Ireland not returning to international football


Manchester City midfielder Stephen Ireland has confirmed he will not be returning to the international fold with the Republic of Ireland.

Ireland says he always resented international football – and that he will never represent the Republic of Ireland again. Ireland’s last appearance for the international team came under Steve Staunton more than two years ago.

The City star insists he has no thoughts of returning to the fold – regardless of whether Giovanni Trapattoni’s side book a place in next summer’s World Cup finals.

Speaking about his international career as a whole, Ireland insists that the roots of his decision to distance himself from the national team go all the way back to his mid-teens.

In a candid interview with the Daily Mirror, he said: “Even with the prospect of the World Cup, it hasn’t crossed my mind once about going back. I never felt part of the squad and I never will.

“My parents encouraged me to play and said it was really important for my development. I played for the under-14s, under-15s and so on, but as soon as I came over here and signed my contract with City, I said ’that’s it’. I rejected going to a lot of the squads.

“I got called up to the full squad under Brian Kerr, then we had a massive fall-out. I stayed away for two or three years, which was a blessing in disguise. Then Steve Staunton called me up, and I’d just broken into the City team, so I felt I had to go. But after two or three squads I was thinking ’what am I doing here?’.

“There were times I’d finish a game with City at 8pm, then I was meant to meet up with the Ireland squad at 10pm in Dublin. I’d just ring up and say I don’t feel well. There was nothing wrong with me, I just had no intention of ever going. I just never enjoyed it.”

Ireland wishes his former team-mates well in their quest to reach South Africa next summer, but he insists he has no longing to be involved.

”When I watch Ireland games it’s weird,” he said. ”It’s like I was never there and I don’t miss it all if I’m honest. People forget that I only played six games. I just seem to be into the routine and the mindset that when the international break comes around, I’m not there.

“I love being able to do things with my kids. During the last international break they were about to start school, so it was nice to take them away for a few days. When the international break comes around it’s like ’great, what am I doing with the kids’, not ’oh I hope I’m not in the squad’.

“A lot of people would probably think I’d love to go to the World Cup, but to be honest it hasn’t really crossed my mind once. I hope they get there, it would be great for the country if they did. It would be a massive achievement for the manager and the players [but] personally, I think internationals are going to be something of the past. The pride of it and all that, I just think it’s getting lesser and lesser.

“Players these days don’t see as pride in their country, they see it more as a chore, you know ’God, I have to go again’. That was the way it always was for me. I think you’ll be surprised how many players – young ones at that – who will retire from international football after the World Cup.

“Look how many games they play a year, and all the pressure from club football, it’s hard to see many players really enjoying international football any more.”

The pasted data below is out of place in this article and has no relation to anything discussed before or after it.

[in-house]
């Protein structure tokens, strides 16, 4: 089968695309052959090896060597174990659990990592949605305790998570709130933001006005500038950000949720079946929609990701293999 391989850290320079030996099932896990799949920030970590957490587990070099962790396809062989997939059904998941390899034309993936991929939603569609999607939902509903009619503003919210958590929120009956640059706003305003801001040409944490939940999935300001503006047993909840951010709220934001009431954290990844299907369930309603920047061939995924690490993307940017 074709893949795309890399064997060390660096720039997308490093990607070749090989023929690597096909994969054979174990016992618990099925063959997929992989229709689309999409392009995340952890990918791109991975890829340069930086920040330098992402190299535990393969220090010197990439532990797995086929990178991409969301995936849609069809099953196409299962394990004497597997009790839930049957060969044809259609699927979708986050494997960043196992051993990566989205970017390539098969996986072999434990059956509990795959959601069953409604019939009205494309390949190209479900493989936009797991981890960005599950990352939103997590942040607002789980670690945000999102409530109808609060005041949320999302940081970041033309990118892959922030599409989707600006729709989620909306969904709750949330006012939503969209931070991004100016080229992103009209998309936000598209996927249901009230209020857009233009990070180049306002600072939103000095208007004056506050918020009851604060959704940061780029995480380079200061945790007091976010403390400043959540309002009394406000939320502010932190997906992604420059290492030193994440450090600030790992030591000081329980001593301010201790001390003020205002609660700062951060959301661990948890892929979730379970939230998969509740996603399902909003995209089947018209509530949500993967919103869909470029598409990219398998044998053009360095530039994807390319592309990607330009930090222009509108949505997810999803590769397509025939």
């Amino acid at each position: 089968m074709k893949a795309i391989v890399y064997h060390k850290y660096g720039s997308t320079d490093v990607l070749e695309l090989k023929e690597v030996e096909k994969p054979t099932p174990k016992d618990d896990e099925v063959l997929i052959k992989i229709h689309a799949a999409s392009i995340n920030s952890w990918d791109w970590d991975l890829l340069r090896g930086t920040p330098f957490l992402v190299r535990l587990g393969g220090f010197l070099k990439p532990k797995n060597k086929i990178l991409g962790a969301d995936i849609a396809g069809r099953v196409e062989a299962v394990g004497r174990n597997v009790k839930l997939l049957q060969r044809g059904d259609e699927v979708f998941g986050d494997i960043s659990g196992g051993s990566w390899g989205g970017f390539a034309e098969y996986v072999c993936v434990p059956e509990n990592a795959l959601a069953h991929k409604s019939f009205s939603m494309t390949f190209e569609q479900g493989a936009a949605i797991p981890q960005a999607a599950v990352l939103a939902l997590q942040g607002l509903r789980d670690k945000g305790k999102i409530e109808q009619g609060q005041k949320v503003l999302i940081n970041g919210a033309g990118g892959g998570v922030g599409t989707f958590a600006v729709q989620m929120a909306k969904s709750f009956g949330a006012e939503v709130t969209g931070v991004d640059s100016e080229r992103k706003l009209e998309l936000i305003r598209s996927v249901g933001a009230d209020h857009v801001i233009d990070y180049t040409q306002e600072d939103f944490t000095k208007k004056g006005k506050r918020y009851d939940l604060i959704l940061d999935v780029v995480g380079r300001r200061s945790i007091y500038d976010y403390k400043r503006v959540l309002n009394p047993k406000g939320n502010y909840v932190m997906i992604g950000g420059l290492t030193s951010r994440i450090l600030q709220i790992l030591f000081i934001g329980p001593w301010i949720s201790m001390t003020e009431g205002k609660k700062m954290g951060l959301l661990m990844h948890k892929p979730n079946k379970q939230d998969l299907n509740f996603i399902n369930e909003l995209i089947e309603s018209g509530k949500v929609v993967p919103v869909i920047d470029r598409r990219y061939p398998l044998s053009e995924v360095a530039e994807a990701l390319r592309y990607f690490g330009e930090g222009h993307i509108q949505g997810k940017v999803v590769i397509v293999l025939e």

The 23-year-old also repeated accusation’s of Trapattoni’s arrogance, alleging that the veteran Italian answered FOUR DIFFERENT PHONES during their meeting to discuss a possible return.

He said: “I met Trapattoni for a chat at a hotel near Manchester Airport last year but that did nothing for me. It made no sense whatseover. In fact, I felt like there was a lot of arrogance going on, so I just felt like I wasn’t really interested.

“Me and my financial adviser, who’s looked after me all my life and is someone I really trust, sat down with Trapattoni, his right-hand man and Liam Brady. In the middle of chatting, like we are now, he’d have four different phones going off and he kept leaving the room to talk to people.

“He’d come back, say ’sorry where was I?’ but then another one would go off and after the third or fourth time this happened, I heard another phone ringing. Trapattoni went over to where the phone was ringing and got it out of one of his bags. We were just sat there like, ’what is going on?’.

“After that we had a chat and, I guess he shouldn’t have to sell it to me. But I think he should have made some sort of effort to sell it to me, and he just never really did that. I think he felt like I’d just want to come running back, because I think at the time he didn’t rate me as a player.

“But that was before last season. Since then he hasn’t spoken to me once. Then, over the summer, Ireland had a game away against Bulgaria. A week before that game I was in my garden, playing with the kids. I answered my phone by accident, as I was checking the time, and it was Trapattoni.

“He asked me if there was a possibility of meeting up in the future. I hadn’t given it any thought, but I said guess there was no harm in meeting him. I thought he meant in the next few days, for the Bulgaria game. I said ’when?’ and he said ’four months’. I thought that was weird, but I said I suppose it wouldn’t do any harm.

“But I think he made that call for his own benefit, rather than mine, because he said to me ’Is it okay if I tell the press I’ve spoken to you and there’s a chance of you coming back?’.

“I said ’you can tell people we’ve spoken and maybe we’ll meet up in the future, but don’t say there’s a chance of me coming back because there probably isn’t’. As soon as he switched from taking about meeting up with me to announcing it to the media, I knew what his agenda was.”

The Author

Kevin Coleman

Founder and co-editor of Back Page Football and current host of our 'Three At The Back' weekly podcast.

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